Scripting Web Graphics
Posted by indroneel on April 18, 2007
Creation of even the simplest graphical elements can be a tiresome experience without a prior background and training in visual design. Most developers would rather work on the next application functionality than fiddle around with Photoshop and similar imaging tools. Usability and aesthetics are considered to be the prerogatives of Web designers as a distinct and separate group of professionals.
This article takes a closer look at some of the major issues faced by programmers with image manipulation and proposes a developer-friendly solution for the same.
The Problem with Image Editors
A common problem faced during image manipulation is the ability to define and repeat a set of operations on multiple images in a consistent manner with predictable outputs. The manipulation is more to do with the contents of the image (e.g. a change in the background color) rather than external characteristics (e.g. image size).
Nearly all image editors fail to deliver on the above-mentioned requirements. The root cause of such failure can be ascribed to the following three factors:
- Fuzzy Generation: Input devices for image editors typically include mouse, lightpen and digital scanners. Predictability of output is affected by non-deterministic factors like steadiness of hand in drawing/erasing and digital noise introduced during scanning.
- Change Quantification: Changes made to an image cannot be quantified or documented in an intuitive and reliable fashion. This affects repeatability while working across a set of images. The issue is also applicable for replicating a series of steps in creating a new image.
- Rollback: While most image editors provide mechanisms to undo image manipulations, such rollbacks are at best transient in nature. Changes made to an image are usually permanent once the image is saved to disk. The series of changes made to arrive at the final output are never captured or stored.
Instruction-driven images are more popularly known as vector graphics. Rather than store information about each and every pixel within an image, the set of instructions that can be used to arrive at the final raster are stored as image content. These instructions usually define geometrical primitives such as points, lines, curves and polygons. Examples of vector graphics formats include windows metafile (WMF), Postscript and Scalable Vector Graphics (SVG) to name a few.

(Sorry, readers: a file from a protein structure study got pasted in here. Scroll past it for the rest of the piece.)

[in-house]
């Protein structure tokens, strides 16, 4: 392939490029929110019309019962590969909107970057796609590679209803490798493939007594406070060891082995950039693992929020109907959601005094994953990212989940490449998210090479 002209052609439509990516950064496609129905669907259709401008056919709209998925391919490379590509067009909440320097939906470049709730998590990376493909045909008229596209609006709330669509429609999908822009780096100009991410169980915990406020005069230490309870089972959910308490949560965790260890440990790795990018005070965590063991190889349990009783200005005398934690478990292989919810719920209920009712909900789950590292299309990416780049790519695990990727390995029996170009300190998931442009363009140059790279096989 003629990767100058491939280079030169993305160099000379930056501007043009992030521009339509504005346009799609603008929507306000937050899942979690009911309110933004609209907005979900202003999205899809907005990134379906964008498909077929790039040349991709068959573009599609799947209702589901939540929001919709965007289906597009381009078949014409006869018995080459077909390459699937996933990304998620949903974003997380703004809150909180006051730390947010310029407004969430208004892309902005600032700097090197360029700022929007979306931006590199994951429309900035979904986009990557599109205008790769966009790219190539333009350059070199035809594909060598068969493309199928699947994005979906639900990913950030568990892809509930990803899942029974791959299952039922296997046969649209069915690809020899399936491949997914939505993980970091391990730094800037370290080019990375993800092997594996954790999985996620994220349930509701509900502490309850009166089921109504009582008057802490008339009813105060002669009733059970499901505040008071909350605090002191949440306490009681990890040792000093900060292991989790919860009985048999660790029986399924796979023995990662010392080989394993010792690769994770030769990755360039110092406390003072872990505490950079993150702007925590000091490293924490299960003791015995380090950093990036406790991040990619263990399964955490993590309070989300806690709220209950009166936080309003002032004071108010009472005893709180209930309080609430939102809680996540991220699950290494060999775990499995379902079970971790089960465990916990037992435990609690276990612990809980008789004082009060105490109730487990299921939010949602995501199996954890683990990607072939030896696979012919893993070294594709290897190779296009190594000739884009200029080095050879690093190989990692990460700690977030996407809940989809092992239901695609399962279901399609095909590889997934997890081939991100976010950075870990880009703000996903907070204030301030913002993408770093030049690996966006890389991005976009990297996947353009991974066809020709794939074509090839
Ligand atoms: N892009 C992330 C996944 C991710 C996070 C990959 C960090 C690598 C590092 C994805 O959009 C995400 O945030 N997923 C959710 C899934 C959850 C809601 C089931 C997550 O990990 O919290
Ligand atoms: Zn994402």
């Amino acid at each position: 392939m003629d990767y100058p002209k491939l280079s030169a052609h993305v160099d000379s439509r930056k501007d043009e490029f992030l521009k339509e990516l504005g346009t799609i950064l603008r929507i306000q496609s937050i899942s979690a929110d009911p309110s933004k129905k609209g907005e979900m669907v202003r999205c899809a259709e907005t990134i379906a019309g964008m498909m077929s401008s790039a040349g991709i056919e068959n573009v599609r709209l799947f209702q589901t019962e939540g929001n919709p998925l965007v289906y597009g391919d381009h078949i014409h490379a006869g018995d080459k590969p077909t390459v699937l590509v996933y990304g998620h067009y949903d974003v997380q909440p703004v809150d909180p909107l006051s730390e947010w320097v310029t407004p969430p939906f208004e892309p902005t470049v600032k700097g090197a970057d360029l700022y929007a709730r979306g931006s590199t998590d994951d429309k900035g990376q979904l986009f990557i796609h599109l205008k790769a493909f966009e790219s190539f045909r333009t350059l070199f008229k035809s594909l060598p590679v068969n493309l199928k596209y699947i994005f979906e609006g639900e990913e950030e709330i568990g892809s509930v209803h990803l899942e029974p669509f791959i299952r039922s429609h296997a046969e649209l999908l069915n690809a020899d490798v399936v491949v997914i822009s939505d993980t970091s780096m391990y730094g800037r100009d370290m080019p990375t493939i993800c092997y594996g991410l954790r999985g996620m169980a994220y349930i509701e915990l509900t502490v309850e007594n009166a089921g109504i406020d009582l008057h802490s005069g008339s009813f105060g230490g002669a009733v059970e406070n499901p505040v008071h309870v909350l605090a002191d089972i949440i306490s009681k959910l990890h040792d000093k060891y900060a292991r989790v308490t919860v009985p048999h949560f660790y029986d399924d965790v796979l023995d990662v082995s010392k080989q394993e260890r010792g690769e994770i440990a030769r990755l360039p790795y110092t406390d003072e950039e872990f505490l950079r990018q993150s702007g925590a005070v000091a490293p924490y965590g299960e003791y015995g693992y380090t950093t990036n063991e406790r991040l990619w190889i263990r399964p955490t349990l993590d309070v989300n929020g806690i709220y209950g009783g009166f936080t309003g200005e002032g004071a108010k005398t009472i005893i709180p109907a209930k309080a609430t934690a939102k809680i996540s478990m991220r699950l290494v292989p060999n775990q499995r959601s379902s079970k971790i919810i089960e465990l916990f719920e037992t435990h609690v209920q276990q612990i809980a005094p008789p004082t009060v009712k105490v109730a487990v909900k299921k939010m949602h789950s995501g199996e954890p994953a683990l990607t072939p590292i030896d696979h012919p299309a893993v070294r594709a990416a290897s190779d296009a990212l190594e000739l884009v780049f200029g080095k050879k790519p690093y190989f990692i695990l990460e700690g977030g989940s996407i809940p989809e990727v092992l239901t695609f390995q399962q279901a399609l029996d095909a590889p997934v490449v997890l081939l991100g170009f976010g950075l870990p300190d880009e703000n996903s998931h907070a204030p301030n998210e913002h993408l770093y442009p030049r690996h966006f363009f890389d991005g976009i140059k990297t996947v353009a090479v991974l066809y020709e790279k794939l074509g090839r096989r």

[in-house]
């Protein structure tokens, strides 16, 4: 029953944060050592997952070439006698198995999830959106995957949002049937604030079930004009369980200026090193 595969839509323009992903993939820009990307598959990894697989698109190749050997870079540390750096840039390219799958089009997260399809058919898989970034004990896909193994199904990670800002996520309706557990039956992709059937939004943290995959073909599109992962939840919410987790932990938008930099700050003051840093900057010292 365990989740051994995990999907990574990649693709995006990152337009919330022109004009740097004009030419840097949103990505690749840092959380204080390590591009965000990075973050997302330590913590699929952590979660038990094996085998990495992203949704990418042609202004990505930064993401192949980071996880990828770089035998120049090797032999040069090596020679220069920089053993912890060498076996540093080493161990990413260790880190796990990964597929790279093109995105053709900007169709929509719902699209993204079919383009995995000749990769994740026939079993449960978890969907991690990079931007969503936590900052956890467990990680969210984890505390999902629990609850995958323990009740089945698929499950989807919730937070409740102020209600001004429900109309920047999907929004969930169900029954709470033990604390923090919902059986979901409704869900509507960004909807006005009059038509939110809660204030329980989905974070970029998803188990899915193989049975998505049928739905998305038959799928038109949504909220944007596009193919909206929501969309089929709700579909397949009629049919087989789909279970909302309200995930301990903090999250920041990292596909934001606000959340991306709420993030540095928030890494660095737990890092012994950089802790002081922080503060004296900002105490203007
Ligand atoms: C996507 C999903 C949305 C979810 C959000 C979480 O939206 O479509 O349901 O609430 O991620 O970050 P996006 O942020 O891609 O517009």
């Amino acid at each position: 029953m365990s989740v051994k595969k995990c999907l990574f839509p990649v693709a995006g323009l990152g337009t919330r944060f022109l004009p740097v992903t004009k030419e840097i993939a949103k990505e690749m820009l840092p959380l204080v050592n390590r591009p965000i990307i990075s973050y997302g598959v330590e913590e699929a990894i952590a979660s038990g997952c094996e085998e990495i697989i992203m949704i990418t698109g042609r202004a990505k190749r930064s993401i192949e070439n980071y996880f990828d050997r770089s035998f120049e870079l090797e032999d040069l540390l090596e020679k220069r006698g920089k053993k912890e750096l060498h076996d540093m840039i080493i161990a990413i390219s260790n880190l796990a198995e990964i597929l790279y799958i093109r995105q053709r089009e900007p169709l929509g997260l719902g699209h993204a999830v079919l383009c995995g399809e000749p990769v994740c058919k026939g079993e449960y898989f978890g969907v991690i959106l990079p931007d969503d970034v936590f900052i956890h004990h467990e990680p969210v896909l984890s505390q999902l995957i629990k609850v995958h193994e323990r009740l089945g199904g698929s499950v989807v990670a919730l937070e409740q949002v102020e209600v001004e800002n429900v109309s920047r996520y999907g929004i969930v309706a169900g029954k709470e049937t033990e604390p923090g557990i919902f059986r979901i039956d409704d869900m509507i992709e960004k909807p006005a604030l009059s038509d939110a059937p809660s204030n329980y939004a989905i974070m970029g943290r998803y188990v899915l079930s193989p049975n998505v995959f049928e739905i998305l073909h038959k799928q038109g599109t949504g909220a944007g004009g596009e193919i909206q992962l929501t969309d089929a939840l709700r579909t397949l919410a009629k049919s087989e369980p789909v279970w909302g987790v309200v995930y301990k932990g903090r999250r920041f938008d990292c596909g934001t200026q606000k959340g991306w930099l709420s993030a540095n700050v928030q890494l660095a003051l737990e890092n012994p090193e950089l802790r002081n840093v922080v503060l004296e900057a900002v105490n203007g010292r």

While instruction-driven imaging can never replace raster graphics in terms of visual details, they do extremely well for simpler graphical elements that can be constructed using basic shapes, shadings and patterns. They also help avoid to a great degree the issues associated with raster editing as outlined above.
Imaging using High-Level Programming Languages
Ask yourself as a programmer, what could be the best possible syntax for an instruction-driven approach to imaging? The typical answer would be:
“the same high-level programming language that is used to implement most of the application functionalities.”
The advantages of using a high-level programming language for instruction-driven imaging are as follows:
- The developer is exempted from the nuances of learning the semantics of a new format.
- Proficiency with known language syntax is leveraged.
- The availability of high-level language features like looping, conditionals, operators and subroutine calls.
- Extremely dynamic images with visual content based on the latest application data.
PHP is one such high-level language that can create and manipulate image files in a variety of different formats, including GIF, PNG, JPG, WBMP and XPM. Even more convenient, PHP can output image streams directly to a browser.
Introducing Scripted Imaging
Scripted Imaging is a small Java component that is inspired by and serves as an alternative to the graphical output capabilities of PHP. The component runs on a Java/JEE platform the minimum dependency being the availability of a servlet container for deployment. The imaging instructions are defined using a Java-like syntax and stored in text files (one file per image) on the server-side. These files are interpreted at runtime to generate raster images that are streamed to Web browsers on remote desktops using HTTP.
Other features of scripted imaging include the following:
- Image generation and manipulation using standard AWT/Swing packages.
- Output image in multiple formats (JPEG, PNG and GIF).
- Supports palette transparency. The output is either a 8-bit PNG or a GIF image.
- Load arbitrary fonts and images from disk.
- Modifications to scripts loaded dynamically in a servlet environment (hot deployment).
- Has access to HTTP request parameters, session and servlet context attributes.
- Can be executed from the command line to pre-create raster images from scripts.
Using a scripting notation and environment to generate Web graphics has more ramifications than what is immediately apparent. Apart from the simple yet useful rounded-corner images, fancy dividers and background gradients, a lot of interesting widgets can be generated using this technique. Examples of such widgets include charting components (like bar and pie charts), topology maps and UML diagrams.
Since both PHP/GD and Scripted Imaging have access to all libraries and objects provided by the corresponding platforms, it becomes possible to directly associate external systems and services with image sources to generate dynamic output. As an illustration, consider a scripted image directly accessing an RDBMS using JDBC to retrieve data and render the same in a bar chart as the output raster image.
 PHP: Image Functions from the PHP manual.
 Scripted Imaging project web on SourceForge.
 Scalable Vector Graphics (SVG) 1.1 Specifications.
 PostScript Language Reference, Third Edition published by Addison-Wesley (PDF format)